Saturday, November 22, 2008

A Flood of Liquidity & the Surge in Inflation

The broad M3 money supply – "which the ECB uses as a gauge of future inflation," as Bloomberg notes – rose 12.3% from Oct. last year, the fastest rate of growth since July 1979. And this monetary inflation will only rise faster when November's numbers come out late in Dec.

The Fed offers money to the big New York banks in exchange for good-quality securities – securities such as, say, US Treasury bonds or government agency debt. And it will lend money for anything between 24 hours and two weeks or more.

The Fed has always been happy to accept mortgage-backed bonds as security for the short-term cash injections it makes. If the New York interbank lending rate needs a little shot in the arm to cool it down, AAA-rated mortgage-backed securities are just fine.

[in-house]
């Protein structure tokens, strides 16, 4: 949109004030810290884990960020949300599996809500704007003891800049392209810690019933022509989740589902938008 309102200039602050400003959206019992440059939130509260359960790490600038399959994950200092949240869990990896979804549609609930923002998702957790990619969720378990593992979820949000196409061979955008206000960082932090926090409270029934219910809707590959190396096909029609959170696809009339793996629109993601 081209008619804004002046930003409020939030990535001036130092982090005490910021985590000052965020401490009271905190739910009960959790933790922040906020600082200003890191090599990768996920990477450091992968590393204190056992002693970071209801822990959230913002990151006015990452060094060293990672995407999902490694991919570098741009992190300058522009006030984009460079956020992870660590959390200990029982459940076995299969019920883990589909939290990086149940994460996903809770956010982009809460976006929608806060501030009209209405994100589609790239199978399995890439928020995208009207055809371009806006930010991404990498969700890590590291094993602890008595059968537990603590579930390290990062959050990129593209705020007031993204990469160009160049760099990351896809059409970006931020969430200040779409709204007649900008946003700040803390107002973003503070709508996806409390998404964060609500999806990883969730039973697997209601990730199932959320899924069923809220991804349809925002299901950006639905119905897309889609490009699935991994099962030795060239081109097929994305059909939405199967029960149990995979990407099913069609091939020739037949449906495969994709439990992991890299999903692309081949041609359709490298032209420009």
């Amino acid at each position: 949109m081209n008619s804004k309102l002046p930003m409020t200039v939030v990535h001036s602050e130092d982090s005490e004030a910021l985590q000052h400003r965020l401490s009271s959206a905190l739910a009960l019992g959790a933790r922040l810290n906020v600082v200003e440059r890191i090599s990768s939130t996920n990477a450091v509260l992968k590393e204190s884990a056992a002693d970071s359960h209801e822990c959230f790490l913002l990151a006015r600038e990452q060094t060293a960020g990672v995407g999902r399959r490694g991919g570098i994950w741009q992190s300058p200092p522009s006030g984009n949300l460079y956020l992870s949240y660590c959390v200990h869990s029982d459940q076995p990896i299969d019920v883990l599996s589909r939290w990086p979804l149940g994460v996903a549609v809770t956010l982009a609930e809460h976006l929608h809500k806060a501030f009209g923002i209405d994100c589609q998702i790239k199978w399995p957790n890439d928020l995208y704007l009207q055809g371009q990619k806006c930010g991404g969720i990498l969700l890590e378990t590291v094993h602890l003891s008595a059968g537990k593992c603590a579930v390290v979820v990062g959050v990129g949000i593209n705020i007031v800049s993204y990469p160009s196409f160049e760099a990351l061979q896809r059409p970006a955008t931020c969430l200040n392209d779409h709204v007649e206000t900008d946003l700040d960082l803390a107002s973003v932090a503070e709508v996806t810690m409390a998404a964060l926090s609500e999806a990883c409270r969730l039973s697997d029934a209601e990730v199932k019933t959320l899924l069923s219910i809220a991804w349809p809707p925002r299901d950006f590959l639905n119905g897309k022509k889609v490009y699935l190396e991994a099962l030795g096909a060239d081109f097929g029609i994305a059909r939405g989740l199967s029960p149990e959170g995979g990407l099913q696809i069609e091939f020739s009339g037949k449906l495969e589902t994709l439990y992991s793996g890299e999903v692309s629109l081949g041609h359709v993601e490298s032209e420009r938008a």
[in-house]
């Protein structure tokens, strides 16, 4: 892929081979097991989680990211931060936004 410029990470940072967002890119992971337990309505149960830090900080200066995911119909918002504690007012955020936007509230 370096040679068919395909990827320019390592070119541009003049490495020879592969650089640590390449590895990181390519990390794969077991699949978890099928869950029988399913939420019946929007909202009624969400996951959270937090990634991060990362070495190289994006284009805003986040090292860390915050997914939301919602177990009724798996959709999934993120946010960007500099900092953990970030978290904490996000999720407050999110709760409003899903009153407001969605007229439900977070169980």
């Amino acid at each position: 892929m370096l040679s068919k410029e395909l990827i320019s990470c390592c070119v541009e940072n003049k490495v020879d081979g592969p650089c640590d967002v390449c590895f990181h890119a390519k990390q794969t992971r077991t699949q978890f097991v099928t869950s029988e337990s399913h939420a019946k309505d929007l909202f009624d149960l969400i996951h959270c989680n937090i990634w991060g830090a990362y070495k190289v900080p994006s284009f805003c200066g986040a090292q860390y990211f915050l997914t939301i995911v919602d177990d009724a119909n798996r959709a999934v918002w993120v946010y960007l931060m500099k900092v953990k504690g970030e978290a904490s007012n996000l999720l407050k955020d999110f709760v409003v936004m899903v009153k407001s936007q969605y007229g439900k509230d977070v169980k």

But as you can see, the big banks stepping up to the Fed's auctions have always been keen to use more mortgage-backed securities (MBS) as collateral than the Fed would accept.

   Indeed, the ratio of MBS submitted to MBS accepted averaged only 0.55 between Nov. 2000 and the end of July '07. More times than not, the Fed said "no" to home-loan backed bonds. It demanded US Treasury notes or agency debt as security for lending hard cash instead.

   But since the credit crunch first bit at the start of August, the New York Fed has relented somewhat. The ratio of MBS submitted to MBS accepted when bidding for the Fed's cash has risen to 0.85.

A Flood of Liquidity & the Surge in Inflation | Gold News

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